…and now back to me.  We got the airport to book us a taxi to the hostel after landing – Serbian taxi drivers are notorious for massively overcharging tourists, and we arrived in the city centre at about 7pm.  Our hostel for our five day stay was the hostel 360, but we were spending our first night in an apartment nearby as there wasn’t enough room at the inn on the Sunday we arrived.  The apartment was…interesting.  It was nice and spacious, but the kitchen drawers were stuffed with plastic bags and a hammer and the bedside drawer was stuffed with fashion magazines, tissues, baby wipes and the remains of a pot of moisturiser.  I guess its more exciting than a Gideon’s Bible.  Giggidy.  That night we went out into the rainy Serbian night to find somewhere to eat.  It was fairly quiet, being a wet Sunday night, so we had our pizza restaurant to ourselves.  On the way back from dinner we bought some cheap beers (60p a pint) and went back to the apartment to watch Serbian tv.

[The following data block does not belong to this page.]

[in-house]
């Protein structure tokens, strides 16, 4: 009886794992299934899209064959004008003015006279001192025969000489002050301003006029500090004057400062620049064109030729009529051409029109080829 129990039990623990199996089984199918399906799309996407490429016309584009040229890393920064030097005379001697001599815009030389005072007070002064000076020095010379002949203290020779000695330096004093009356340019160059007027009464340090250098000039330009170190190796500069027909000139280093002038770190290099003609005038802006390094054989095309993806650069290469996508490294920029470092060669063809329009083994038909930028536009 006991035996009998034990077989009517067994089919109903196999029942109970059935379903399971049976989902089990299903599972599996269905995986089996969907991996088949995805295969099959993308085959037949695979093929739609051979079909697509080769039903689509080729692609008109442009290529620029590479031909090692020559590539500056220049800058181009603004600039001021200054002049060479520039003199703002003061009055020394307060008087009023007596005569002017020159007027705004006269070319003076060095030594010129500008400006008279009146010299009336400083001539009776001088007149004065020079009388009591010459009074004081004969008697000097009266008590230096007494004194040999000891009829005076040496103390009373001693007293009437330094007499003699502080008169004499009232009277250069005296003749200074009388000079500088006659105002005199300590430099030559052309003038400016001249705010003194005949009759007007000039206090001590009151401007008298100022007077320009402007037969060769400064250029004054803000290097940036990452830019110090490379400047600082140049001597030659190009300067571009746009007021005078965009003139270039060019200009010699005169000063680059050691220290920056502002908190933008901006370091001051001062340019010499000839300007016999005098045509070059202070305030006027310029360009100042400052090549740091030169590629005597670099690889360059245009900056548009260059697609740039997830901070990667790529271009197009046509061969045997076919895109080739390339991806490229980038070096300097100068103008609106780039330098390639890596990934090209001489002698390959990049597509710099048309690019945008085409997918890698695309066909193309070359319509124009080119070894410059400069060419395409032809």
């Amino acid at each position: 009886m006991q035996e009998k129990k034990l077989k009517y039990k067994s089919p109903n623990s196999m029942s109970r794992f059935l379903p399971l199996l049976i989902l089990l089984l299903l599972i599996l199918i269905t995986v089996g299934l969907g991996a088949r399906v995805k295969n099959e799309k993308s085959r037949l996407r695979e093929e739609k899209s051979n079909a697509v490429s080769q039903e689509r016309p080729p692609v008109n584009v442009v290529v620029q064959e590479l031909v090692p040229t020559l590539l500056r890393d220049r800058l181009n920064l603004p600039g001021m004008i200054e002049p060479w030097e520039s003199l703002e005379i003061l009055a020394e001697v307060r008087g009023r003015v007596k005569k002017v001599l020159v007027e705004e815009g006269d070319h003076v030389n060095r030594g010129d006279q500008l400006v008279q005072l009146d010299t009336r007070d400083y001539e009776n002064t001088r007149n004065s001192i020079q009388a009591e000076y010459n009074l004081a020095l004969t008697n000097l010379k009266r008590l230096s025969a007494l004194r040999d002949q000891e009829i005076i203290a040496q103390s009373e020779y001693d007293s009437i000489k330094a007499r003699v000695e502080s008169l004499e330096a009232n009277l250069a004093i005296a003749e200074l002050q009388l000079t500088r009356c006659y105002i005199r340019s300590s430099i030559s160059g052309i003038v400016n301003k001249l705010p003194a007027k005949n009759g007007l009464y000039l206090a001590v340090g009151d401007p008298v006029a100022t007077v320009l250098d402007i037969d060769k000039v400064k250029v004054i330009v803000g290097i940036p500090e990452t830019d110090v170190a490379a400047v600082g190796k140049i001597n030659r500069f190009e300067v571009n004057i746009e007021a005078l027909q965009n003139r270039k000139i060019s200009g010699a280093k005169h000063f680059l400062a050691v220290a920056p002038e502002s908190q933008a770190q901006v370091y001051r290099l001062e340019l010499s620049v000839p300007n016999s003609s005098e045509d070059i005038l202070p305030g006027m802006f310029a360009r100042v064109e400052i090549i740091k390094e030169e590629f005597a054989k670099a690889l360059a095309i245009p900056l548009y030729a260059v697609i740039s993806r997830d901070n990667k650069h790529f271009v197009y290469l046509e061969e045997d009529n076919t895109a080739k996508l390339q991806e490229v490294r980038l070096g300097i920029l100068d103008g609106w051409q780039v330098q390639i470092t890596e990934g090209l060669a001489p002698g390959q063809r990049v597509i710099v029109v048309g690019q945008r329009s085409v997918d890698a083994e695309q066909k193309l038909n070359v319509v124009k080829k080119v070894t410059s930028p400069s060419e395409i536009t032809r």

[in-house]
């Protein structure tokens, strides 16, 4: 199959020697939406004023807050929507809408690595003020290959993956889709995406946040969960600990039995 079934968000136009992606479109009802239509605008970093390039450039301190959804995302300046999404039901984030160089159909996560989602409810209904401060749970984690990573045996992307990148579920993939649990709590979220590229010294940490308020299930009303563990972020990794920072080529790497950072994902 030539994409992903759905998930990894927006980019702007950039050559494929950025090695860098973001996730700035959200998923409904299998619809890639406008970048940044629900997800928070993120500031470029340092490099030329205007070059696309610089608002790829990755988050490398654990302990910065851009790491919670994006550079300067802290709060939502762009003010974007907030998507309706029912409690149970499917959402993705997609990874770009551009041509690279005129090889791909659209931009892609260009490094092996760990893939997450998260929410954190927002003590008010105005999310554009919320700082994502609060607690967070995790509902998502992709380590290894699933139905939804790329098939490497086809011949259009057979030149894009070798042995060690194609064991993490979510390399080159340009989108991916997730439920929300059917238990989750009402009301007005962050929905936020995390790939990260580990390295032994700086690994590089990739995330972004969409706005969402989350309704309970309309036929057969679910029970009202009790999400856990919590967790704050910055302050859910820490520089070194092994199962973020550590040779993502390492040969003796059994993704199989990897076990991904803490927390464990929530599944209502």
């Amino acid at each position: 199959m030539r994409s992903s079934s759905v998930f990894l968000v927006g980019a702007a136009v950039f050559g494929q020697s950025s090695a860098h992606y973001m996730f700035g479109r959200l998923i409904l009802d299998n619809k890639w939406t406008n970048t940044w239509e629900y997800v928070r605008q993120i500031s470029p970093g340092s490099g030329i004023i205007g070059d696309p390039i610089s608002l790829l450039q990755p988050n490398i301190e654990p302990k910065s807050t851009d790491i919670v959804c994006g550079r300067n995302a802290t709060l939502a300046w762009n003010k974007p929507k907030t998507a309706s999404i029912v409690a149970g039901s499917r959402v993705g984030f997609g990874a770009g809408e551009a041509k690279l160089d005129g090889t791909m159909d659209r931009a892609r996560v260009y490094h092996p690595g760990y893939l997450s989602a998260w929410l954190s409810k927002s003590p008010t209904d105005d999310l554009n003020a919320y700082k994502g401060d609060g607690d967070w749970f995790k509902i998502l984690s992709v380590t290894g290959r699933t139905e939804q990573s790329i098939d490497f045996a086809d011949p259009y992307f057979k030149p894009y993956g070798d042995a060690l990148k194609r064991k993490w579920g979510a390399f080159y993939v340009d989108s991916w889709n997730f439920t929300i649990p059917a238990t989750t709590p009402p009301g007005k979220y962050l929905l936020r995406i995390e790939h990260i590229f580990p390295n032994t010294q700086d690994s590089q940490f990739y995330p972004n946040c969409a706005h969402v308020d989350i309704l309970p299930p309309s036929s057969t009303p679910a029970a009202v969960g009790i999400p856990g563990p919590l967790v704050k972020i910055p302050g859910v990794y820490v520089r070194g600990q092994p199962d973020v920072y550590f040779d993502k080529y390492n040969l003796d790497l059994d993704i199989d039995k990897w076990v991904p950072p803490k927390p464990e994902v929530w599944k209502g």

Monday 21st March - Part One: The Citadel

Castle Walls and the Danube, Belgrade

It seems that Serbian beer and food is packed with sugar, because all of us were literally unable to sleep.  We woke up thoroughly cranky and unrefreshed as we packed up and moved across the road into the main hostel, where we would be staying for the rest of the week.  After dropping our bags off, we headed out for an explore.  The dominating feature of Belgrade is the citadel (Kalemegdan), which overlooks not only the old and new towns, but also the confluence of the rivers Sava and Danube and as a result is one of the most strategically important points in the Balkans.  It is located in a park and the turrents and sprawling walls were vast enough for us to spend most of our day there.
Despot’s Gate